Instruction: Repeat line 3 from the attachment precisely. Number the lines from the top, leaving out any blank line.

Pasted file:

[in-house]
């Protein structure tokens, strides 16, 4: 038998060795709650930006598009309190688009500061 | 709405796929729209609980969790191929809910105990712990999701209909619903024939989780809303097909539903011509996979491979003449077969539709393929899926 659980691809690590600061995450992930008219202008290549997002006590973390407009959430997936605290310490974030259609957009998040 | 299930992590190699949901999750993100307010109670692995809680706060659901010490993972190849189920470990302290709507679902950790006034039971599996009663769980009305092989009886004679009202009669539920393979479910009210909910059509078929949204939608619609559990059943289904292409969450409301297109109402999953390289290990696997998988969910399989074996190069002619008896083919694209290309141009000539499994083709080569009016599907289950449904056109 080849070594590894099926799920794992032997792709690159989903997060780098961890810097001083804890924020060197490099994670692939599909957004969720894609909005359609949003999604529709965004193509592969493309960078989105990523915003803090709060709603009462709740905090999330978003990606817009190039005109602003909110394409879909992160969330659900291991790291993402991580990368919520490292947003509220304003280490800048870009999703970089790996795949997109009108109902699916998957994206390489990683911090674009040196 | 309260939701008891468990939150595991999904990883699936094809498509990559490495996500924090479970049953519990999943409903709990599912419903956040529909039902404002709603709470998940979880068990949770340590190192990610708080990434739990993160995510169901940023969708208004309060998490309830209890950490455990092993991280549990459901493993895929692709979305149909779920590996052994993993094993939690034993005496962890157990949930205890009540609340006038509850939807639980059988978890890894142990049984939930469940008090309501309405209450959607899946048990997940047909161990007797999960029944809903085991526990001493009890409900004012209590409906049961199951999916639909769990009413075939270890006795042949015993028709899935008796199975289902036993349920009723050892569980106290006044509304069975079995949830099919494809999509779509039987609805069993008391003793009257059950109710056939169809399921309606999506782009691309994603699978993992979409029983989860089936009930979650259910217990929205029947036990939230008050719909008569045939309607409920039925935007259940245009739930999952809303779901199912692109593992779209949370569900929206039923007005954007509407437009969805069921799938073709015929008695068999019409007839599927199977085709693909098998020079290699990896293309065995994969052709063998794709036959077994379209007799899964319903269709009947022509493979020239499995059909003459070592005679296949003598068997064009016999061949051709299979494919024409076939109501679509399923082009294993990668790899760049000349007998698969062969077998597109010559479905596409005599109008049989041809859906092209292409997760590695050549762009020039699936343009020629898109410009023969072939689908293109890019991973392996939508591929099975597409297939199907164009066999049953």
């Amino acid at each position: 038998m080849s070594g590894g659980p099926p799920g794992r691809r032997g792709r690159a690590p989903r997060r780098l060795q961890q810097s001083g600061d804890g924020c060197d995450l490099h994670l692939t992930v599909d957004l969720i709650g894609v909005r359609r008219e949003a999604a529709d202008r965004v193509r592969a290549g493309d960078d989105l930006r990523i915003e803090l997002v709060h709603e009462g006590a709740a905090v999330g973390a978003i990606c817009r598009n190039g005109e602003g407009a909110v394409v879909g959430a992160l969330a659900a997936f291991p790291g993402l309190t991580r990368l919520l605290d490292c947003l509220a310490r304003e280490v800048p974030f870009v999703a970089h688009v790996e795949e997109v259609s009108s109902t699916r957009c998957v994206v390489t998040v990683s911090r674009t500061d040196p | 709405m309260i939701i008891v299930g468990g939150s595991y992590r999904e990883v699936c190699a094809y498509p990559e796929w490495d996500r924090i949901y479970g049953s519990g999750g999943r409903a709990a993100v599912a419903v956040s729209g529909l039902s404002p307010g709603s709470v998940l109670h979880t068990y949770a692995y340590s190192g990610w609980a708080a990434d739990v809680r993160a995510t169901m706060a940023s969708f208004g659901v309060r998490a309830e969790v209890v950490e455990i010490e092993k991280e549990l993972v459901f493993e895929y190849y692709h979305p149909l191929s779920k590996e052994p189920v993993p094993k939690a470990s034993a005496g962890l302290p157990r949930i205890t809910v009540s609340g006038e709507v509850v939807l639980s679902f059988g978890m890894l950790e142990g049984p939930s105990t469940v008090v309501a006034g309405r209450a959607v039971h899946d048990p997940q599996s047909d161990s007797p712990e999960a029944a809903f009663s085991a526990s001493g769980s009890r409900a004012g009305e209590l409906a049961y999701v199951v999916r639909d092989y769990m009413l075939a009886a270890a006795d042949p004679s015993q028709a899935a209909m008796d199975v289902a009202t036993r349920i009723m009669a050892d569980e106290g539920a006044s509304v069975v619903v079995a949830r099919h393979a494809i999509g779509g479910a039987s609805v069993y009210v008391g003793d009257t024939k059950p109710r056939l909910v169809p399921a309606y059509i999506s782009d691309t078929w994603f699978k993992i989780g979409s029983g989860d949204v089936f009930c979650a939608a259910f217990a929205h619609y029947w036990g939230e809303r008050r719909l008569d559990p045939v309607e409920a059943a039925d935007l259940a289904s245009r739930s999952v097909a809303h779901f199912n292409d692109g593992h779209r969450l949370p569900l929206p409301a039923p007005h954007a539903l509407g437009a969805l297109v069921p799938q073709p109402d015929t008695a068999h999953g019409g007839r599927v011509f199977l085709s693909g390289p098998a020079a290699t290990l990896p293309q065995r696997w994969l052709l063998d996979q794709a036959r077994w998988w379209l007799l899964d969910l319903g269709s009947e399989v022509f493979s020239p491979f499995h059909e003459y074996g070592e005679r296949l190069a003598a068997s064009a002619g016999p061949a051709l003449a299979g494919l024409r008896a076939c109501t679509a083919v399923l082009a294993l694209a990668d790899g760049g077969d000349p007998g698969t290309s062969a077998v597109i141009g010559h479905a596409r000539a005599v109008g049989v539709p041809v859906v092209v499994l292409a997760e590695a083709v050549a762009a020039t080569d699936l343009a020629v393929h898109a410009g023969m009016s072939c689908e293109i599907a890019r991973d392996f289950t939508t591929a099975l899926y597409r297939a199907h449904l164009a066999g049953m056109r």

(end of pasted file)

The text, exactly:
């Amino acid at each position: 038998m080849s070594g590894g659980p099926p799920g794992r691809r032997g792709r690159a690590p989903r997060r780098l060795q961890q810097s001083g600061d804890g924020c060197d995450l490099h994670l692939t992930v599909d957004l969720i709650g894609v909005r359609r008219e949003a999604a529709d202008r965004v193509r592969a290549g493309d960078d989105l930006r990523i915003e803090l997002v709060h709603e009462g006590a709740a905090v999330g973390a978003i990606c817009r598009n190039g005109e602003g407009a909110v394409v879909g959430a992160l969330a659900a997936f291991p790291g993402l309190t991580r990368l919520l605290d490292c947003l509220a310490r304003e280490v800048p974030f870009v999703a970089h688009v790996e795949e997109v259609s009108s109902t699916r957009c998957v994206v390489t998040v990683s911090r674009t500061d040196p | 709405m309260i939701i008891v299930g468990g939150s595991y992590r999904e990883v699936c190699a094809y498509p990559e796929w490495d996500r924090i949901y479970g049953s519990g999750g999943r409903a709990a993100v599912a419903v956040s729209g529909l039902s404002p307010g709603s709470v998940l109670h979880t068990y949770a692995y340590s190192g990610w609980a708080a990434d739990v809680r993160a995510t169901m706060a940023s969708f208004g659901v309060r998490a309830e969790v209890v950490e455990i010490e092993k991280e549990l993972v459901f493993e895929y190849y692709h979305p149909l191929s779920k590996e052994p189920v993993p094993k939690a470990s034993a005496g962890l302290p157990r949930i205890t809910v009540s609340g006038e709507v509850v939807l639980s679902f059988g978890m890894l950790e142990g049984p939930s105990t469940v008090v309501a006034g309405r209450a959607v039971h899946d048990p997940q599996s047909d161990s007797p712990e999960a029944a809903f009663s085991a526990s001493g769980s009890r409900a004012g009305e209590l409906a049961y999701v199951v999916r639909d092989y769990m009413l075939a009886a270890a006795d042949p004679s015993q028709a899935a209909m008796d199975v289902a009202t036993r349920i009723m009669a050892d569980e106290g539920a006044s509304v069975v619903v079995a949830r099919h393979a494809i999509g779509g479910a039987s609805v069993y009210v008391g003793d009257t024939k059950p109710r056939l909910v169809p399921a309606y059509i999506s782009d691309t078929w994603f699978k993992i989780g979409s029983g989860d949204v089936f009930c979650a939608a259910f217990a929205h619609y029947w036990g939230e809303r008050r719909l008569d559990p045939v309607e409920a059943a039925d935007l259940a289904s245009r739930s999952v097909a809303h779901f199912n292409d692109g593992h779209r969450l949370p569900l929206p409301a039923p007005h954007a539903l509407g437009a969805l297109v069921p799938q073709p109402d015929t008695a068999h999953g019409g007839r599927v011509f199977l085709s693909g390289p098998a020079a290699t290990l990896p293309q065995r696997w994969l052709l063998d996979q794709a036959r077994w998988w379209l007799l899964d969910l319903g269709s009947e399989v022509f493979s020239p491979f499995h059909e003459y074996g070592e005679r296949l190069a003598a068997s064009a002619g016999p061949a051709l003449a299979g494919l024409r008896a076939c109501t679509a083919v399923l082009a294993l694209a990668d790899g760049g077969d000349p007998g698969t290309s062969a077998v597109i141009g010559h479905a596409r000539a005599v109008g049989v539709p041809v859906v092209v499994l292409a997760e590695a083709v050549a762009a020039t080569d699936l343009a020629v393929h898109a410009g023969m009016s072939c689908e293109i599907a890019r991973d392996f289950t939508t591929a099975l899926y597409r297939a199907h449904l164009a066999g049953m056109r």